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You may have read about an anti-blogging resolution approved last week by the Georgia Baptist Convention (GBC). You can find the full text of it here. And, if you look closely, you’ll see a brief reference near the end of this article from Baptist Press.

As of Sunday Nov. 19, I could find no mention of it at the GBC website, or the site of the GBC-controlled newspaper, The Christian Index, even though editor Gerald Harris wrote the article that appears on Baptist Press.

The resolution, sponsored by pastors Wayne Bray and Bill Harrell, says that the sponsors treasure free speech and recognize the potential value of “responsible blogging.” They assert, however, that “certain people use this tool for divisive and destructive rhetoric at the expense of peace among the Brethren” and that “blogging is also being used by some as a tool for personal attacks upon other Christian Brothers and Sisters, and this critical and divisive use promotes a negative view of the Southern Baptist Convention.”

It is telling that the resolution, offered at the Georgia Baptist Convention, is primarily concerned with the Southern Baptist Convention.

The resolution called for messengers to “oppose blogging when it is used to cause division and disharmony among the members of our Southern Baptist Family,” that “all personal attacks should cease immediately,” and that messengers should “request and expect that individuals who disrupt the fellowship through blogging repent and immediately cease this activity and no longer cause disharmony for the advancement of their own personal opinions and agendas.”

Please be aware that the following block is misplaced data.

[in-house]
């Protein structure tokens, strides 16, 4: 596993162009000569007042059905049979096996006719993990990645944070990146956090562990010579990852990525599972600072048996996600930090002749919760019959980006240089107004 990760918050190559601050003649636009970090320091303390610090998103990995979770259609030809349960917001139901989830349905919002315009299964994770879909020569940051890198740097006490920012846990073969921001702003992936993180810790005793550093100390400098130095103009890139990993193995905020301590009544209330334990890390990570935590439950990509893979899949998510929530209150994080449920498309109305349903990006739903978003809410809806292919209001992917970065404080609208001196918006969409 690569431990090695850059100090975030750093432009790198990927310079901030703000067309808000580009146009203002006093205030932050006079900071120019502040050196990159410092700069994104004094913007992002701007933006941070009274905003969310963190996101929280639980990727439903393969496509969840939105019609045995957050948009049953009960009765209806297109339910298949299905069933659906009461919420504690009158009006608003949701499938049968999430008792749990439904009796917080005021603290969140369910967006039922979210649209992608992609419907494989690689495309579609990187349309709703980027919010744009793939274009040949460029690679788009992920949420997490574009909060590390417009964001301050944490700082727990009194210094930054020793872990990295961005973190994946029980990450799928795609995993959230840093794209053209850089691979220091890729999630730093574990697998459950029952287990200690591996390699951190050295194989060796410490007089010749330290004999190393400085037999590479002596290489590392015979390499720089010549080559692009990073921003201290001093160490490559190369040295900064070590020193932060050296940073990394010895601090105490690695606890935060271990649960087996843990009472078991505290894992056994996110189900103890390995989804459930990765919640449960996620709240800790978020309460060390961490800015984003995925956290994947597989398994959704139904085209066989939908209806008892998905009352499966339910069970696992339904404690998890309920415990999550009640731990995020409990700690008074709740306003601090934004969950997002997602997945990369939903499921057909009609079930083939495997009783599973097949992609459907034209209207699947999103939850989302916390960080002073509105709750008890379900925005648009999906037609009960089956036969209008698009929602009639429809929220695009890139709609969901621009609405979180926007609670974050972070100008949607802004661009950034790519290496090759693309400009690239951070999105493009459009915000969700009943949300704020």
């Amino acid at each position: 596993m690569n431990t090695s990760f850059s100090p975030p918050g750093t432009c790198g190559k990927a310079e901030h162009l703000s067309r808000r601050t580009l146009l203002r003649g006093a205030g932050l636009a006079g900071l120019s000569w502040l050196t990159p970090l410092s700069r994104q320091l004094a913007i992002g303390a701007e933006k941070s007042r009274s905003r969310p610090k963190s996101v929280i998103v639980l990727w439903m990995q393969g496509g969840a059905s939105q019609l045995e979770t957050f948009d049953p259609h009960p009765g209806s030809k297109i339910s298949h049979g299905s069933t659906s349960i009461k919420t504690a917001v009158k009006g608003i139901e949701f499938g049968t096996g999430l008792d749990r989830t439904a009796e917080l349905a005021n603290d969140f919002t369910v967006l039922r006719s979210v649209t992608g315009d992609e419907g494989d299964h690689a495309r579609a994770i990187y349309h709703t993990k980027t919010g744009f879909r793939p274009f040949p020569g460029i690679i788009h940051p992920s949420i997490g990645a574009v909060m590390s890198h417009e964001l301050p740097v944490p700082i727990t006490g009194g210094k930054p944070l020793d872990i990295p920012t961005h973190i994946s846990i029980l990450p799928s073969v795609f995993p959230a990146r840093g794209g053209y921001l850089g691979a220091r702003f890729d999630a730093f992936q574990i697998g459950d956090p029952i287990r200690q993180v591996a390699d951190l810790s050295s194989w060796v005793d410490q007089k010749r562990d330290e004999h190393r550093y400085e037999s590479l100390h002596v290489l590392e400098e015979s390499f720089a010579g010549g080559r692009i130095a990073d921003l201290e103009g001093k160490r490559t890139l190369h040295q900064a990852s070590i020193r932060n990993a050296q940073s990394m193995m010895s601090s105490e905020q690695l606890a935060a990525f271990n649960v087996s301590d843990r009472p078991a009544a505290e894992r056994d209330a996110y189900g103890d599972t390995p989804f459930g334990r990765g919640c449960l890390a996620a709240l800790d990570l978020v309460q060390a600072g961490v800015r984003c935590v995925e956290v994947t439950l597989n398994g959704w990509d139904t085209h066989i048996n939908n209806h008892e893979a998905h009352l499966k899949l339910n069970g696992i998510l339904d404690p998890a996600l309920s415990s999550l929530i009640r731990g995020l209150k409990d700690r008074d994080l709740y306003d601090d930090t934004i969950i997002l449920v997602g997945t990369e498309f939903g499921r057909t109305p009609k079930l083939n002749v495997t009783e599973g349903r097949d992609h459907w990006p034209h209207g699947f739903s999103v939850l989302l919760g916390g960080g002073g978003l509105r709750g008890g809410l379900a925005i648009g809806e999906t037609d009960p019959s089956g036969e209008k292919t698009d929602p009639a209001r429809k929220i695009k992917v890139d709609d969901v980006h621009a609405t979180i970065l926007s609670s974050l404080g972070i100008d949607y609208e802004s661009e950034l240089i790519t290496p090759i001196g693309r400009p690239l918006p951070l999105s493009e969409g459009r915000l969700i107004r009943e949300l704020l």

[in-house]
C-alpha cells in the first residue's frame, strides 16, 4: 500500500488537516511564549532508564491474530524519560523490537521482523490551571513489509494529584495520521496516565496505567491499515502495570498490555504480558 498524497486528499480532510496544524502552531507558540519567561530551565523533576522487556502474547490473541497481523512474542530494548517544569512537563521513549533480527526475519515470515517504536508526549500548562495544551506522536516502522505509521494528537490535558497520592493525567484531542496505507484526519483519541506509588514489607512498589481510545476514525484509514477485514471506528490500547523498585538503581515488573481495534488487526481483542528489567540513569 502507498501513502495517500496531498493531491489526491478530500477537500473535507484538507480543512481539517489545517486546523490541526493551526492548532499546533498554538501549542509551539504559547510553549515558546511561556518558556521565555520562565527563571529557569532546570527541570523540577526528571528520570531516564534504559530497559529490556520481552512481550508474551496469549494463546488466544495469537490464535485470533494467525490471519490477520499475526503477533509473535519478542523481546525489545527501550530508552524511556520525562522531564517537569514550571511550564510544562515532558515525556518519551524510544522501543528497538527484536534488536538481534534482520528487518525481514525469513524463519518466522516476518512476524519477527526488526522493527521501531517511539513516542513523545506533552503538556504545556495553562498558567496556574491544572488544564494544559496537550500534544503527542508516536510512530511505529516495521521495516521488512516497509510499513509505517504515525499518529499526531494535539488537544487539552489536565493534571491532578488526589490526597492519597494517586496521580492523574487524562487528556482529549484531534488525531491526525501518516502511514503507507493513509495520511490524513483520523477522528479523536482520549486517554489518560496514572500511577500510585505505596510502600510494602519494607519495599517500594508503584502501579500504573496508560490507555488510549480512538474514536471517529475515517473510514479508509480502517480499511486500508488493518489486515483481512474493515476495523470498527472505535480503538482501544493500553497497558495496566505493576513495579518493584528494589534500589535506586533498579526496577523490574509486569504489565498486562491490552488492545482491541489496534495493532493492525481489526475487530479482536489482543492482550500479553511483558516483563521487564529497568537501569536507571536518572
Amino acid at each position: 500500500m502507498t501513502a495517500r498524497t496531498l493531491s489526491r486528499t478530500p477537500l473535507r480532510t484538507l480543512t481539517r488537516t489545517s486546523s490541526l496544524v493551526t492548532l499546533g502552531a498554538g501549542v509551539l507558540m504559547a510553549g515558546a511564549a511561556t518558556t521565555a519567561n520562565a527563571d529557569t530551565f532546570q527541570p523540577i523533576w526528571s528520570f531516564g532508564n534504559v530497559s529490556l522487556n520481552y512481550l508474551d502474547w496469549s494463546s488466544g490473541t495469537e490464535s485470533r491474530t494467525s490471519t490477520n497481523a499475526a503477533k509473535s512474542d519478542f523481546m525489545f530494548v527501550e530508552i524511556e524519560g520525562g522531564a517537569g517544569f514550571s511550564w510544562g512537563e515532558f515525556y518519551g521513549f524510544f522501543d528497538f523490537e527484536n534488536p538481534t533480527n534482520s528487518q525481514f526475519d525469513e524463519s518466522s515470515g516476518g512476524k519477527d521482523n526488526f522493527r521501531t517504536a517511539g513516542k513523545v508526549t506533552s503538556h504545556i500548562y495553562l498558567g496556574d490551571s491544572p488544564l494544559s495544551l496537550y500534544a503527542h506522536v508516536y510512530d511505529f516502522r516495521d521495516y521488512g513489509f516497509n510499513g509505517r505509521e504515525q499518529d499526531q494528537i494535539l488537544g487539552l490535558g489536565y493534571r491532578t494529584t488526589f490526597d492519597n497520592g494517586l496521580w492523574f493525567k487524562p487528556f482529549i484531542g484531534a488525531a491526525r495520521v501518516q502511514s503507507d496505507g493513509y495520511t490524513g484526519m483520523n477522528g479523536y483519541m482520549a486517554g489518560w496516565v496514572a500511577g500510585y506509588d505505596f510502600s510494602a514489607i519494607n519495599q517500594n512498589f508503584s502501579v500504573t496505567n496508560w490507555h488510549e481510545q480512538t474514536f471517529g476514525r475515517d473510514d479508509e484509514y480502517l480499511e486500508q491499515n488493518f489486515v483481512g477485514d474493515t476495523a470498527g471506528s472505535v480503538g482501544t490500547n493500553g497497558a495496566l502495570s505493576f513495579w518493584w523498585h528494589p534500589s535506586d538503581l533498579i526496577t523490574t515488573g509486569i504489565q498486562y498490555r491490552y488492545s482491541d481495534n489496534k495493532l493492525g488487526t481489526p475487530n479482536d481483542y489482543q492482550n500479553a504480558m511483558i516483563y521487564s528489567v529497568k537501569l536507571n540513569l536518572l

The resolution passed.

Would you like to see what gall looks like when standing up? Having co-sponsored a resolution against blogging that is used “for personal attacks upon other Christian brothers,” Harrell then preached the GBC’s annual “doctrinal sermon,” in which he roundly criticized mega-church pastors Rick Warren and Bill Hybels, and by extension those who have adopted their seeker-sensitive methods (see this timely blog for more details).

Do you notice a disconnect here?

Apparently, questioning a person’s behavior in a digital discussion is sinfully divisive, but calling names in a fiery sermon is righteous.

To paraphrase Forrest Gump’s mama, divisive is as divisive does.

If they’re concerned about too much sharing of opinions, perhaps the GBC and SBC should follow the lead of another Baptist organization that adopted a different method of discouraging divisiveness … it did away with resolutions.

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